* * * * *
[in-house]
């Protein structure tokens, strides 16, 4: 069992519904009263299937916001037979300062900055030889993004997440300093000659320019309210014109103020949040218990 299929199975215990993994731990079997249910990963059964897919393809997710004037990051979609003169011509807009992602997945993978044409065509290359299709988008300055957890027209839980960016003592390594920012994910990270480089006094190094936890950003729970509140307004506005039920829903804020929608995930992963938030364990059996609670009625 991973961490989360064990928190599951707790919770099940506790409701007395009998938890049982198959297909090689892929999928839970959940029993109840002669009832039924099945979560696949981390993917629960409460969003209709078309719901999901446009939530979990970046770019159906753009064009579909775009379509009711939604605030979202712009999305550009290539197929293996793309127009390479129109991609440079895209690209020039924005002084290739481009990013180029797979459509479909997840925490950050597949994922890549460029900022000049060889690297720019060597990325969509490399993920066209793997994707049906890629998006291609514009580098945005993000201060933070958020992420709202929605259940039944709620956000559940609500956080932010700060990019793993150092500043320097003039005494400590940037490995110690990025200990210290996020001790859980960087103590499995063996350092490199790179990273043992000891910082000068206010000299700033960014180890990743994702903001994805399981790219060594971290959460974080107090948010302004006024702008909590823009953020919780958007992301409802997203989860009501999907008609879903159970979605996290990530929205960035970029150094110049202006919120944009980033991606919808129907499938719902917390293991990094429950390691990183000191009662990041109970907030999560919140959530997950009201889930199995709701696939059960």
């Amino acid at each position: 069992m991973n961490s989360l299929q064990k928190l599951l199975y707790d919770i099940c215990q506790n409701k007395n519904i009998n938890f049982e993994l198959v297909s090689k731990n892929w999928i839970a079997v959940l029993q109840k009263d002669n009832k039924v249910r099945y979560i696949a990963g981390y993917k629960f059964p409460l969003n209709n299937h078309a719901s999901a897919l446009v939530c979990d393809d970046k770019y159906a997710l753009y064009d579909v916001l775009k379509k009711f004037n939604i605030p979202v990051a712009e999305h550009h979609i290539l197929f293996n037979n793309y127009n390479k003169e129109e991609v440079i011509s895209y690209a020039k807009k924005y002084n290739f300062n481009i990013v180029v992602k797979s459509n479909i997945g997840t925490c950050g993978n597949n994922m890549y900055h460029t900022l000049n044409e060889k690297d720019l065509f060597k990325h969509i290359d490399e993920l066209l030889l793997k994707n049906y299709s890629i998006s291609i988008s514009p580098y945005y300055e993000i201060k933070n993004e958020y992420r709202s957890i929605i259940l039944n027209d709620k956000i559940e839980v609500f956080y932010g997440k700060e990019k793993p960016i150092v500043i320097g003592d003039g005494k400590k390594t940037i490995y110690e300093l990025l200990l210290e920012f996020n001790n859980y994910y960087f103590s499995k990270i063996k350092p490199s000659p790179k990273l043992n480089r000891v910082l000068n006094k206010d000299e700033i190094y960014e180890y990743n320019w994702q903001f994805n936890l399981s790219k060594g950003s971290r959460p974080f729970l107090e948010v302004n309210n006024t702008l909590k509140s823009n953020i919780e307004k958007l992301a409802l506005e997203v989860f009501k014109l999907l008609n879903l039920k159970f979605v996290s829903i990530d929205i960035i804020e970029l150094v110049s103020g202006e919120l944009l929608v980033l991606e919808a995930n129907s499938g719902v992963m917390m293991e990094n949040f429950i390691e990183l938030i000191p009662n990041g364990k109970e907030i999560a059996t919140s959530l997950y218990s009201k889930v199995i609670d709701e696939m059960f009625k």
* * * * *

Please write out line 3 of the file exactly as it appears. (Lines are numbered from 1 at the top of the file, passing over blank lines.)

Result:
């Amino acid at each position: 069992m991973n961490s989360l299929q064990k928190l599951l199975y707790d919770i099940c215990q506790n409701k007395n519904i009998n938890f049982e993994l198959v297909s090689k731990n892929w999928i839970a079997v959940l029993q109840k009263d002669n009832k039924v249910r099945y979560i696949a990963g981390y993917k629960f059964p409460l969003n209709n299937h078309a719901s999901a897919l446009v939530c979990d393809d970046k770019y159906a997710l753009y064009d579909v916001l775009k379509k009711f004037n939604i605030p979202v990051a712009e999305h550009h979609i290539l197929f293996n037979n793309y127009n390479k003169e129109e991609v440079i011509s895209y690209a020039k807009k924005y002084n290739f300062n481009i990013v180029v992602k797979s459509n479909i997945g997840t925490c950050g993978n597949n994922m890549y900055h460029t900022l000049n044409e060889k690297d720019l065509f060597k990325h969509i290359d490399e993920l066209l030889l793997k994707n049906y299709s890629i998006s291609i988008s514009p580098y945005y300055e993000i201060k933070n993004e958020y992420r709202s957890i929605i259940l039944n027209d709620k956000i559940e839980v609500f956080y932010g997440k700060e990019k793993p960016i150092v500043i320097g003592d003039g005494k400590k390594t940037i490995y110690e300093l990025l200990l210290e920012f996020n001790n859980y994910y960087f103590s499995k990270i063996k350092p490199s000659p790179k990273l043992n480089r000891v910082l000068n006094k206010d000299e700033i190094y960014e180890y990743n320019w994702q903001f994805n936890l399981s790219k060594g950003s971290r959460p974080f729970l107090e948010v302004n309210n006024t702008l909590k509140s823009n953020i919780e307004k958007l992301a409802l506005e997203v989860f009501k014109l999907l008609n879903l039920k159970f979605v996290s829903i990530d929205i960035i804020e970029l150094v110049s103020g202006e919120l944009l929608v980033l991606e919808a995930n129907s499938g719902v992963m917390m293991e990094n949040f429950i390691e990183l938030i000191p009662n990041g364990k109970e907030i999560a059996t919140s959530l997950y218990s009201k889930v199995i609670d709701e696939m059960f009625k």